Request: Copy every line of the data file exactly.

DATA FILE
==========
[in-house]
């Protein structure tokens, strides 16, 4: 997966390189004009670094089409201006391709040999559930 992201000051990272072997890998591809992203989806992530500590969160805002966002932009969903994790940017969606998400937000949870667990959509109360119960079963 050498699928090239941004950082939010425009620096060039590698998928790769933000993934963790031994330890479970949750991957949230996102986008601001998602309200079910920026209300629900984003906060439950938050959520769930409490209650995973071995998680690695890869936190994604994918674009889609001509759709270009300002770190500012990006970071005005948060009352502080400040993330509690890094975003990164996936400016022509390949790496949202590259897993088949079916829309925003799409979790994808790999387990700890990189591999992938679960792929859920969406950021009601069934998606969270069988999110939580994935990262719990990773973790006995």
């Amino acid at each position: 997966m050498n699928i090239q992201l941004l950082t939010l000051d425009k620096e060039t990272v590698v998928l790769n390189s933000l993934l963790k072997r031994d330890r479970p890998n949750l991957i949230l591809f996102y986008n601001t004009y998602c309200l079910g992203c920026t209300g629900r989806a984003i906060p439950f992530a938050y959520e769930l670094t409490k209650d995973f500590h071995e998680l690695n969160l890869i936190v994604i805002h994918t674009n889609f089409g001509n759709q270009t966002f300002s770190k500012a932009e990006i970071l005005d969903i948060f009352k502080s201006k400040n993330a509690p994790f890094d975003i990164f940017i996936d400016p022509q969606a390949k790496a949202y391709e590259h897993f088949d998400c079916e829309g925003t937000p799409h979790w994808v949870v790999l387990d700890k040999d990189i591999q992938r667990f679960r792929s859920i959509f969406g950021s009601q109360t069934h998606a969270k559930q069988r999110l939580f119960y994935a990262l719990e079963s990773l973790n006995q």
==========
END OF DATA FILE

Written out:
[in-house]
């Protein structure tokens, strides 16, 4: 997966390189004009670094089409201006391709040999559930 992201000051990272072997890998591809992203989806992530500590969160805002966002932009969903994790940017969606998400937000949870667990959509109360119960079963 050498699928090239941004950082939010425009620096060039590698998928790769933000993934963790031994330890479970949750991957949230996102986008601001998602309200079910920026209300629900984003906060439950938050959520769930409490209650995973071995998680690695890869936190994604994918674009889609001509759709270009300002770190500012990006970071005005948060009352502080400040993330509690890094975003990164996936400016022509390949790496949202590259897993088949079916829309925003799409979790994808790999387990700890990189591999992938679960792929859920969406950021009601069934998606969270069988999110939580994935990262719990990773973790006995």
């Amino acid at each position: 997966m050498n699928i090239q992201l941004l950082t939010l000051d425009k620096e060039t990272v590698v998928l790769n390189s933000l993934l963790k072997r031994d330890r479970p890998n949750l991957i949230l591809f996102y986008n601001t004009y998602c309200l079910g992203c920026t209300g629900r989806a984003i906060p439950f992530a938050y959520e769930l670094t409490k209650d995973f500590h071995e998680l690695n969160l890869i936190v994604i805002h994918t674009n889609f089409g001509n759709q270009t966002f300002s770190k500012a932009e990006i970071l005005d969903i948060f009352k502080s201006k400040n993330a509690p994790f890094d975003i990164f940017i996936d400016p022509q969606a390949k790496a949202y391709e590259h897993f088949d998400c079916e829309g925003t937000p799409h979790w994808v949870v790999l387990d700890k040999d990189i591999q992938r667990f679960r792929s859920i959509f969406g950021s009601q109360t069934h998606a969270k559930q069988r999110l939580f119960y994935a990262l719990e079963s990773l973790n006995q």